All about our Virtual Family Game Nights
By Cameron Sandlin,
Join President Lincoln’s Cottage and Game Genius for our virtual family game nights on Tuesdays at 7 pm EDT for creative and imaginative fun!
President Lincoln’s Cottage’s closure to the public due to the global COVID-19 crisis meant that on-site spring programs planned for school, youth, and adult audiences were necessarily canceled, postponed, or modified. In a matter of days, President Lincoln’s Cottage responded in new ways to reach and support the community. Two days after closing, we hosted our inaugural Virtual Family Game Night that furthers our mission and promotes fun and family time — and a little education as well!
As Director of Programming, Callie Hawkins, noted: “It was important to us to listen to our audiences and respond with programs that would meet the needs of their new circumstances. As I watched how my own family was connecting early on, it struck me that they just needed to laugh. One of the ways they did that was by playing games. We know that games were something that the Lincoln family enjoyed at the Cottage, so we knew it was something we could offer to help people connect, that was also in perfect alignment with our mission. And, because we have worked with Game Genius on numerous projects before, we knew they’d be the perfect partner!”
When the Lincoln family spent their summers at the Cottage, they did so under circumstances similar to our own. While it might be easy to think of the Cottage as a retreat, the Lincoln family never found distance from the crisis. Yet, they enjoyed spending time together as a family at the Cottage, which may have provided moments of relief and relaxation for the First Family. Playing games together was an important part of this; at least one primary source suggests that President Lincoln and his son Tad liked to play checkers!
President Lincoln’s Cottage is pleased to partner with Game Genius to offer these virtual game nights. Game Genius founder Peter Williamson, professional golfer turned creative philanthropist, facilitates the game nights over Zoom. The games are custom created with everyday household objects specifically chosen to ensure everyone can participate. President Lincoln’s Cottage connects these objects to Lincoln and provides obscure educational facts about the President and his time at the Cottage. Every week, participants engage further by suggesting objects for the next game. With the decided-upon objects, Peter Williamson comes up with a game to challenge participants’ creativity and teamwork, with various levels of difficulty to suit all audiences.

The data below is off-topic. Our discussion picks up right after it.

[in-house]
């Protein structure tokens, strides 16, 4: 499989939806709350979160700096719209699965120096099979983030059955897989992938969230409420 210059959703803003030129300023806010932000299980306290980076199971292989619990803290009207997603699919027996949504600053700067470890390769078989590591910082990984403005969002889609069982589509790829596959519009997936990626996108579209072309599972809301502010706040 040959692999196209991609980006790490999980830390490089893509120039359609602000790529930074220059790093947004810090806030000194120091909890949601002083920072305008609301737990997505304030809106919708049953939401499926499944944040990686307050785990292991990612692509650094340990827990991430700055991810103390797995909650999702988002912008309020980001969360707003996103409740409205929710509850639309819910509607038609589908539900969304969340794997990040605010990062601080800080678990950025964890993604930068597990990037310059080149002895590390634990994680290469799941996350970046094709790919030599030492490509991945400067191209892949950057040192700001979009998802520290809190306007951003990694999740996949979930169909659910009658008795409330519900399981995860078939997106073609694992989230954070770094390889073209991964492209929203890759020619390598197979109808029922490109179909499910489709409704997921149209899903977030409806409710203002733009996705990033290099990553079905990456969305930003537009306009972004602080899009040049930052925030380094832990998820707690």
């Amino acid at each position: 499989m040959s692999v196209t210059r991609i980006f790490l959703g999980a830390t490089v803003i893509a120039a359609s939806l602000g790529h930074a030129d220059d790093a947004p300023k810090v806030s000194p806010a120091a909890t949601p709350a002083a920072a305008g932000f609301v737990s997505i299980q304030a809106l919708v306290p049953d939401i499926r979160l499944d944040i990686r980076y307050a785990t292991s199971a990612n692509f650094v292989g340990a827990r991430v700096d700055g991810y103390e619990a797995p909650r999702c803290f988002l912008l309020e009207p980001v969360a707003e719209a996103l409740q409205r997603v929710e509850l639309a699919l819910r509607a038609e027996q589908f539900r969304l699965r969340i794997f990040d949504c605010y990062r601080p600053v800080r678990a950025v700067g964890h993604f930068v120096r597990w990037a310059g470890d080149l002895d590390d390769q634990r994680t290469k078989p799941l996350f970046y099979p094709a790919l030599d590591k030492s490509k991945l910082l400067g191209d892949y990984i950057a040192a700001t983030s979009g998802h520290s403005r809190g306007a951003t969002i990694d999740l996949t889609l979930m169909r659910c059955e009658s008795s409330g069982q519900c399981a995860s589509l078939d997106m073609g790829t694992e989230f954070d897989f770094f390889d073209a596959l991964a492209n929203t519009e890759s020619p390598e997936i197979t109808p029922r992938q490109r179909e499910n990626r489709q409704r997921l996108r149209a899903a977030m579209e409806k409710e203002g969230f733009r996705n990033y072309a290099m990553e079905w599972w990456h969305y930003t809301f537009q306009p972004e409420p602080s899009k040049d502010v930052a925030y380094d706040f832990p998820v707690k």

“My family is filled with people who love to play, so it’s probably not a surprise that games were an essential part of my childhood,” writes Peter Williamson. “Now, my goal is to share the power of play with others […] Collaborating with President Lincoln’s Cottage is a dream project. I get to reach back to my roots while playing with young families of today. I get to work with genuine people who care for the community. I get to create Lincoln-related puns each week. And I get to demonstrate how, even in times like these, everyone at home has the potential to make a difference. Whether caring for yourself, family members, colleagues, or an entire community, games can help us identify and execute our brave ideas.”
Playing games is important for creativity, imagination, and social and emotional intelligence. Playing together as a family is even more significant, for both children and the family as a whole. It allows families to bond, building communication and engagement with one another. Children also learn how to work as a group and to cooperate with others while self-advocating. At the end of the day, it’s simply fun and entertaining, too!
Given our current circumstances, virtual game nights combine all these benefits with the ability to relax and remain connected.
“During these times, we are learning to be creative, to think outside of the box, and to just try to relax,” writes Maureen Martz Buell, who participates in the program with her daughter Lily. “Between trying to keep up with school work while at home, and learning with new distractions, and the true realization that she knows that something “not good” is happening, she needs to know that her community is still here and still letting her be a kid. Finding new ways to connect and to create a new community is beyond imperative right now.”
While President Lincoln’s Cottage is closed, we’re working to transition our programming to fit what our community needs. Museums must adapt to answer the current needs of the public and experimentation and establishing new patterns are part of a healthy transition. Our virtual family game nights expand upon our on-site Social Studies program, offering those stuck at home a way to play creatively while still engaging socially.
We hope you join us at our next Virtual Family Game Night!